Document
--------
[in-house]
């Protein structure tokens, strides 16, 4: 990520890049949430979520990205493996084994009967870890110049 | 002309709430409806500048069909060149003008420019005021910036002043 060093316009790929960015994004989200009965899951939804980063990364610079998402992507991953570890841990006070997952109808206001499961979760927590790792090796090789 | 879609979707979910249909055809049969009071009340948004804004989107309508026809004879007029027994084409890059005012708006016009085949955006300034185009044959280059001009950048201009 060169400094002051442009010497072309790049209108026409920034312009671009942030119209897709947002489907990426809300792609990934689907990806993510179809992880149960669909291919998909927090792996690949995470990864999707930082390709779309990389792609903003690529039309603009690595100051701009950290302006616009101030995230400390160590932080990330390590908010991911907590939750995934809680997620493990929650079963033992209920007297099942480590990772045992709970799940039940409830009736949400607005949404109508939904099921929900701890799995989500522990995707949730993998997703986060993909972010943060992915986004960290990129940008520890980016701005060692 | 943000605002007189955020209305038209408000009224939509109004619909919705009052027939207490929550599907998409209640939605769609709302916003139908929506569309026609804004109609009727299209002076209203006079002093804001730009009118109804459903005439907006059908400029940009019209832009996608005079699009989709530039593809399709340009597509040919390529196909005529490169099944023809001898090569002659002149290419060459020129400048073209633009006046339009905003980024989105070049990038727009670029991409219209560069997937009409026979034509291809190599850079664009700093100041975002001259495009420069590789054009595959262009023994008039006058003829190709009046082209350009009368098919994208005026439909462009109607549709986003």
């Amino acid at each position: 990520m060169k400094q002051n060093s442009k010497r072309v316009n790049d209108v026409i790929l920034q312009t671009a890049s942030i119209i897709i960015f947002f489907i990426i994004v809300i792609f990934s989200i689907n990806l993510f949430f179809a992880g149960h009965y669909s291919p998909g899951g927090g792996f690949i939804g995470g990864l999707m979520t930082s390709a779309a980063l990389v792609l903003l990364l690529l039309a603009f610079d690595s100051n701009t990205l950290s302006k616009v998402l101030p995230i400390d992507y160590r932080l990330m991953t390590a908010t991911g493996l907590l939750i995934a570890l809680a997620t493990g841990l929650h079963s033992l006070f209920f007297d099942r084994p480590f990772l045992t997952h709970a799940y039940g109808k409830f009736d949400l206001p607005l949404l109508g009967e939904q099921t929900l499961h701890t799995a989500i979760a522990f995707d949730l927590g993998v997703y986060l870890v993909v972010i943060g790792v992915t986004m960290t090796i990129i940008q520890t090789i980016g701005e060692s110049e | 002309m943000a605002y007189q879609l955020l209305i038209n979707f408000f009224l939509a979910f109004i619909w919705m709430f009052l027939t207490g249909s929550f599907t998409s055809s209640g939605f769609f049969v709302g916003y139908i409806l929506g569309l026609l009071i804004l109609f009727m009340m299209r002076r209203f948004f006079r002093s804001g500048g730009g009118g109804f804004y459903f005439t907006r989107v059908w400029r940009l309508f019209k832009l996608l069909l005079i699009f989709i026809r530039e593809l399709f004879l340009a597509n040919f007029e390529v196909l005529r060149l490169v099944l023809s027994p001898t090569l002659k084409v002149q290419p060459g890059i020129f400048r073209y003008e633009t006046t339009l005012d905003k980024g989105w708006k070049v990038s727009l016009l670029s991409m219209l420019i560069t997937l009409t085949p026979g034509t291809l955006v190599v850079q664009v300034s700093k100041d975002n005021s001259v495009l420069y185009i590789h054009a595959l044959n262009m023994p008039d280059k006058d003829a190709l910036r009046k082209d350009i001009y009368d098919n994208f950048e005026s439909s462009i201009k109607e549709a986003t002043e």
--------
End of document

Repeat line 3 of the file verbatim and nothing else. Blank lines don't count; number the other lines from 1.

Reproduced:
């Amino acid at each position: 990520m060169k400094q002051n060093s442009k010497r072309v316009n790049d209108v026409i790929l920034q312009t671009a890049s942030i119209i897709i960015f947002f489907i990426i994004v809300i792609f990934s989200i689907n990806l993510f949430f179809a992880g149960h009965y669909s291919p998909g899951g927090g792996f690949i939804g995470g990864l999707m979520t930082s390709a779309a980063l990389v792609l903003l990364l690529l039309a603009f610079d690595s100051n701009t990205l950290s302006k616009v998402l101030p995230i400390d992507y160590r932080l990330m991953t390590a908010t991911g493996l907590l939750i995934a570890l809680a997620t493990g841990l929650h079963s033992l006070f209920f007297d099942r084994p480590f990772l045992t997952h709970a799940y039940g109808k409830f009736d949400l206001p607005l949404l109508g009967e939904q099921t929900l499961h701890t799995a989500i979760a522990f995707d949730l927590g993998v997703y986060l870890v993909v972010i943060g790792v992915t986004m960290t090796i990129i940008q520890t090789i980016g701005e060692s110049e | 002309m943000a605002y007189q879609l955020l209305i038209n979707f408000f009224l939509a979910f109004i619909w919705m709430f009052l027939t207490g249909s929550f599907t998409s055809s209640g939605f769609f049969v709302g916003y139908i409806l929506g569309l026609l009071i804004l109609f009727m009340m299209r002076r209203f948004f006079r002093s804001g500048g730009g009118g109804f804004y459903f005439t907006r989107v059908w400029r940009l309508f019209k832009l996608l069909l005079i699009f989709i026809r530039e593809l399709f004879l340009a597509n040919f007029e390529v196909l005529r060149l490169v099944l023809s027994p001898t090569l002659k084409v002149q290419p060459g890059i020129f400048r073209y003008e633009t006046t339009l005012d905003k980024g989105w708006k070049v990038s727009l016009l670029s991409m219209l420019i560069t997937l009409t085949p026979g034509t291809l955006v190599v850079q664009v300034s700093k100041d975002n005021s001259v495009l420069y185009i590789h054009a595959l044959n262009m023994p008039d280059k006058d003829a190709l910036r009046k082209d350009i001009y009368d098919n994208f950048e005026s439909s462009i201009k109607e549709a986003t002043e």